Week 9: Olive Trees
Palestinians in the occupied territory face rampant destruction of their olive trees and livelihoods. As more trees are uprooted and burned by settlers and Israeli occupation forces, brave farmers work to replant and undo the damage. However, their resources are stretched thin and livelihoods and traditions are at stake. Here’s what you need to know and what you can do so that together we can help Palestinian farmers rise up.
Topic: Olive Trees
The YMCA-YWCA Joint Advocacy Initiative (JAI) paints for Kumi Now a picture of the symbolism and utility of the olive tree:
“Throughout the Mediterranean Basin, the olive tree is an ancient source of livelihood and nutrition. Approximately 1,000 square kilometers of land in Palestine are planted with olive trees. An average olive tree produces 9 kilograms of olives, yielding 2 liters of oil which has many uses: food, sacramental oil, fuel, or as an ingredient of medicinal ointments. The olive tree is plain and frugal; it grows in poor soil, yields precious fruit, and can live for more than a thousand years. Throughout history, the olive branch has been used as a symbol for peace, and together with the vine and the fig tree, the olive tree is a symbol of wisdom, prosperity, and happiness.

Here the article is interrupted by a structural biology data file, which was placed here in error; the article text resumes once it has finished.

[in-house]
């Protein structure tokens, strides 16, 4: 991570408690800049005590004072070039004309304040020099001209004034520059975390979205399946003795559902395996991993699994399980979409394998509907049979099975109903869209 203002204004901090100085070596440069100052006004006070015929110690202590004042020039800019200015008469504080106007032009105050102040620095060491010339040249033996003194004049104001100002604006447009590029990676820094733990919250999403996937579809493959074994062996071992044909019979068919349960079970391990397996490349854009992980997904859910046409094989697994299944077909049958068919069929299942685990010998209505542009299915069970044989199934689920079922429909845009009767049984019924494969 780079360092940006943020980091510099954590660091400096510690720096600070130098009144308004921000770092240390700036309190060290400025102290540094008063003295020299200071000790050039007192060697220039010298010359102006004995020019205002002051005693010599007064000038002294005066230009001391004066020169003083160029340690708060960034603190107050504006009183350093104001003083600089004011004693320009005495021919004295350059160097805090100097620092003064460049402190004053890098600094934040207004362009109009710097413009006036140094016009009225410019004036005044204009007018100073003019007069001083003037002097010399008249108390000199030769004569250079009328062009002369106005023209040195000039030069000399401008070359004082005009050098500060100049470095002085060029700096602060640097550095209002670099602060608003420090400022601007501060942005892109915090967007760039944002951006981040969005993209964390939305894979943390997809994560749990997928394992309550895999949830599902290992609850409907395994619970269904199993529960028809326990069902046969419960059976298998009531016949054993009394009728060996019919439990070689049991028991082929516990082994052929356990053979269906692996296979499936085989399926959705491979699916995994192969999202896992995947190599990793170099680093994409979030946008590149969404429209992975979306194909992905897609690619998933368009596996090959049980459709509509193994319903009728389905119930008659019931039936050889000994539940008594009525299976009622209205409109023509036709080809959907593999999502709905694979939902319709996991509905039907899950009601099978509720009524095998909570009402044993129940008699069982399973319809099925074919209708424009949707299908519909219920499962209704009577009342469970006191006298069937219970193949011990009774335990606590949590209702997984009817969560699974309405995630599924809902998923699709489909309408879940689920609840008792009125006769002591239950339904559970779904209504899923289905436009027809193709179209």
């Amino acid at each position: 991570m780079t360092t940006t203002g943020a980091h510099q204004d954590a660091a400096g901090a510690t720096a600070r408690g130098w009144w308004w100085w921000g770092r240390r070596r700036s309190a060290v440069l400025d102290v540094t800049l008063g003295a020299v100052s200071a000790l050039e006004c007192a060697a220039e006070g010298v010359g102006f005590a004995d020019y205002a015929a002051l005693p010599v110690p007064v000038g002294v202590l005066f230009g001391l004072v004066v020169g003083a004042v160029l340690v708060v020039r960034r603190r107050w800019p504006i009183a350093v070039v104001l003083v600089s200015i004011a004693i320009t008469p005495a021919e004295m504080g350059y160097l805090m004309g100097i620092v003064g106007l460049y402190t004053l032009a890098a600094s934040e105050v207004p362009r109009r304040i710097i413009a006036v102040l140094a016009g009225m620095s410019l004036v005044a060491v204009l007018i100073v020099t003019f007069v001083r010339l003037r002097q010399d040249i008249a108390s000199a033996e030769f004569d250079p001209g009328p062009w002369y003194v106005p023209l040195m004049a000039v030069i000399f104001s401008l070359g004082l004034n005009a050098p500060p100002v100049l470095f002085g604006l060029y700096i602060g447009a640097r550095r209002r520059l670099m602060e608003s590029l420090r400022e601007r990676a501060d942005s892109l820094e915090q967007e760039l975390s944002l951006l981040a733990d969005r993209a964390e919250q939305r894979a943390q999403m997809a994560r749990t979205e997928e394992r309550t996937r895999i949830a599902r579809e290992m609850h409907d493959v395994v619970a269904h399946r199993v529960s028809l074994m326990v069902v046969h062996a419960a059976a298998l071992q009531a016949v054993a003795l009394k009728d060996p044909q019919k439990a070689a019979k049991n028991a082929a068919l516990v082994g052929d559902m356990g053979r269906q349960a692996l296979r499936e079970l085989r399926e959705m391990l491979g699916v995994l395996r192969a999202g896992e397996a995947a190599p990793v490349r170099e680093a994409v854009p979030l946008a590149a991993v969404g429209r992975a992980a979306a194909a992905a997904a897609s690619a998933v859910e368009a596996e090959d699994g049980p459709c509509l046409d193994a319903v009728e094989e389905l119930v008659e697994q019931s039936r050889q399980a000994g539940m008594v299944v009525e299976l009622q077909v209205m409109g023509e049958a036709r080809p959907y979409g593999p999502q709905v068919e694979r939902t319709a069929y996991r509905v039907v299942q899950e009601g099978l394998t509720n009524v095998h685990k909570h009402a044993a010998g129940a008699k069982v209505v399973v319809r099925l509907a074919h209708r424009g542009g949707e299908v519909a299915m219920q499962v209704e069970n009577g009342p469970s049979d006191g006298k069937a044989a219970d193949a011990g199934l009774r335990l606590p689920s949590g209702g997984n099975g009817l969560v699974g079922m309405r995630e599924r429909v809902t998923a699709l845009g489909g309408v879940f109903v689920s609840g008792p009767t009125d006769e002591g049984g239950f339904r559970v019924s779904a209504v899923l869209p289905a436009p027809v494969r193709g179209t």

“However, in the occupied West Bank and Gaza Strip, olive trees are often uprooted and destroyed. Palestinian farmers suffer the worst from the devastation caused by these Israeli policies and practices. “Security reasons” is the excuse given by Israelis for the uprooting of trees, while in reality they are destroyed for the expansion of Israeli settlements and their bypass roads, the building of Israel’s ‘Apartheid wall,’ and as a result of Israeli settlers’ violence in the occupied West Bank.
“Since 2001, Israel, through its military and settlers in the West Bank and Gaza, has uprooted, burnt, and destroyed hundreds of thousands of olive trees that belong to Palestinian farmers and landowners. Most of these trees had survived hundreds of years, giving their fruit to those that toiled and labored to take care of them.
“In spite of the destruction of the very foundations of their existence, and in spite of the ever increasing violence in the Holy Land, many Palestinian women, men, and children are committed to rebuilding their society and its structures without the use of violence.”
Zaytoun faced the same reality, writing for Kumi Now: